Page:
And don't hold your breath for an open policy with free and fair competition.

So what can we expect? The slow introduction of marginally better technology, but we'll still be way behind where we should be. Not much else will change.

Wednesday, August 30, 2006

Another great newspaper story

Cuddly, friendly, laughing-face dolphins. Everybody's favourite.

I like Jean Floch though. A grumpy independent kind of in-yer-face dolphin. Fallen out with his friends so he's having a bad few days, and isn't afraid to show it.

I found this in the Sydney Morning Herald:

Dolphin runs amok off French coast

August 30, 2006 - 7:35pm

An enraged dolphin has been terrorising the French Atlantic coast for several weeks, attacking boats and knocking fishermen into the sea.

"He's like a mad dog," said Hneri Le Lay, president of the association of fishermen and yachtsmen of the port of Brezellec, in Brittany. "He has caused at least 1,500 euros ($2,530) worth of damage in the past few weeks."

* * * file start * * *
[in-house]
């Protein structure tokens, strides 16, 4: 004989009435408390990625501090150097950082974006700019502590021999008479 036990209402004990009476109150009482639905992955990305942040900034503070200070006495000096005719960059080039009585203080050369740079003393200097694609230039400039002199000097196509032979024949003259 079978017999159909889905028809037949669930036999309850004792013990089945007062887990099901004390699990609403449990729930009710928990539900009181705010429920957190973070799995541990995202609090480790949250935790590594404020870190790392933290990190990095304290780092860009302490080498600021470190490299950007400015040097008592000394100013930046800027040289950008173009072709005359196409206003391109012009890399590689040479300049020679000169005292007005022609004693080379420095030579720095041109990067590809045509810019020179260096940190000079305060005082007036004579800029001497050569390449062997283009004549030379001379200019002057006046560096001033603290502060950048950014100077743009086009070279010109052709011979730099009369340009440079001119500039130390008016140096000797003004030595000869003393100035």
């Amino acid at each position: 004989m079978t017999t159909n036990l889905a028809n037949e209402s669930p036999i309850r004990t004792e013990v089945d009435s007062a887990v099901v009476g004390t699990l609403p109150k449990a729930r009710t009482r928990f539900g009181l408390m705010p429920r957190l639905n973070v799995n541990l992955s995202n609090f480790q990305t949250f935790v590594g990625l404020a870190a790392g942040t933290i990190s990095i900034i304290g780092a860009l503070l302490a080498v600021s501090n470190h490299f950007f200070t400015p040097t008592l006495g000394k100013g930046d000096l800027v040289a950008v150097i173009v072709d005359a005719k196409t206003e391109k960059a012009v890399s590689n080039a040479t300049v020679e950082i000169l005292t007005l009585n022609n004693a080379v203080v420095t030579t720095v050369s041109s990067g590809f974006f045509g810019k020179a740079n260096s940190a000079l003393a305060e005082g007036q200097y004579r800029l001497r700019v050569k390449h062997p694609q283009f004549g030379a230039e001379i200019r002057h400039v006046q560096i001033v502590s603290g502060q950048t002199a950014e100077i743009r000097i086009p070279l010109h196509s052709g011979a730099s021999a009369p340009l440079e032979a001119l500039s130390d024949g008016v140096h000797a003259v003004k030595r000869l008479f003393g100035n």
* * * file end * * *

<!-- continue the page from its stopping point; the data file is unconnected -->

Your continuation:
The dolphin, named Jean Floch, has destroyed rowboats, overturned open boats, flooded engines and twisted mooring lines.

Two fishermen were knocked into the sea after the dolphin overturned their boat.

Jean Floch has been a popular and familiar sight along the coast of Brittany since 2002.
But experts say that he must have been excluded from his group recently to have turned so violent.

According to Sami Hassani, of the Oceanapolis Department of Sea Mammals, "because of their dominant personalities and their sexual maturity, males could become dangerous."


Tuesday, August 29, 2006

GN, I love you, I love you, I love you!

There are so many comments I could add...but I'll just give you the Gulf News headline:

Saturday, August 26, 2006

I love you, Gulf News

I just love what the layout people do at Gulf News.